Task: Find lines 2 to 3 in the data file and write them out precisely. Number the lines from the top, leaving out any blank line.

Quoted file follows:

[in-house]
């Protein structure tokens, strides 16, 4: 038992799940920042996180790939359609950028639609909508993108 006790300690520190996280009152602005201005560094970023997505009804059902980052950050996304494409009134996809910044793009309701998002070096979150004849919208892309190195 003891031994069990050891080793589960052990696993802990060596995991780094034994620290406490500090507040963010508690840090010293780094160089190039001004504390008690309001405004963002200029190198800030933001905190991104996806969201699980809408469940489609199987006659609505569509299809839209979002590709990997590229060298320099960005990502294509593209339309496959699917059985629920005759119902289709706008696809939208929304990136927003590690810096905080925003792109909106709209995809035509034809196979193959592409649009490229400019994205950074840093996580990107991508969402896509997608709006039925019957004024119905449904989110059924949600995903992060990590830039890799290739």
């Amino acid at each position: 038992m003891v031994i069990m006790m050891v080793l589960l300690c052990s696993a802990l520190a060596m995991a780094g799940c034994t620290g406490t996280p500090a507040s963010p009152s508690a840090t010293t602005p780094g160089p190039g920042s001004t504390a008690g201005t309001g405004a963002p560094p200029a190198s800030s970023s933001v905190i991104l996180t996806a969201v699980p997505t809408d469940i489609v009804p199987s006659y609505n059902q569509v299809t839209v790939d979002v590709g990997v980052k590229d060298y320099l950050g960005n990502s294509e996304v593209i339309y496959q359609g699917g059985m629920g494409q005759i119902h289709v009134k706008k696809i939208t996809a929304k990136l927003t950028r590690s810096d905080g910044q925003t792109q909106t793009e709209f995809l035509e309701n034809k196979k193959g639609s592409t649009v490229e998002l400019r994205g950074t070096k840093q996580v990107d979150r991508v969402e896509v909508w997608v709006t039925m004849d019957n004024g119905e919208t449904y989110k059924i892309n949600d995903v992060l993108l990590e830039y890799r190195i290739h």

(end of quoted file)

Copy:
């Protein structure tokens, strides 16, 4: 038992799940920042996180790939359609950028639609909508993108 006790300690520190996280009152602005201005560094970023997505009804059902980052950050996304494409009134996809910044793009309701998002070096979150004849919208892309190195 003891031994069990050891080793589960052990696993802990060596995991780094034994620290406490500090507040963010508690840090010293780094160089190039001004504390008690309001405004963002200029190198800030933001905190991104996806969201699980809408469940489609199987006659609505569509299809839209979002590709990997590229060298320099960005990502294509593209339309496959699917059985629920005759119902289709706008696809939208929304990136927003590690810096905080925003792109909106709209995809035509034809196979193959592409649009490229400019994205950074840093996580990107991508969402896509997608709006039925019957004024119905449904989110059924949600995903992060990590830039890799290739």
């Amino acid at each position: 038992m003891v031994i069990m006790m050891v080793l589960l300690c052990s696993a802990l520190a060596m995991a780094g799940c034994t620290g406490t996280p500090a507040s963010p009152s508690a840090t010293t602005p780094g160089p190039g920042s001004t504390a008690g201005t309001g405004a963002p560094p200029a190198s800030s970023s933001v905190i991104l996180t996806a969201v699980p997505t809408d469940i489609v009804p199987s006659y609505n059902q569509v299809t839209v790939d979002v590709g990997v980052k590229d060298y320099l950050g960005n990502s294509e996304v593209i339309y496959q359609g699917g059985m629920g494409q005759i119902h289709v009134k706008k696809i939208t996809a929304k990136l927003t950028r590690s810096d905080g910044q925003t792109q909106t793009e709209f995809l035509e309701n034809k196979k193959g639609s592409t649009v490229e998002l400019r994205g950074t070096k840093q996580v990107d979150r991508v969402e896509v909508w997608v709006t039925m004849d019957n004024g119905e919208t449904y989110k059924i892309n949600d995903v992060l993108l990590e830039y890799r190195i290739h």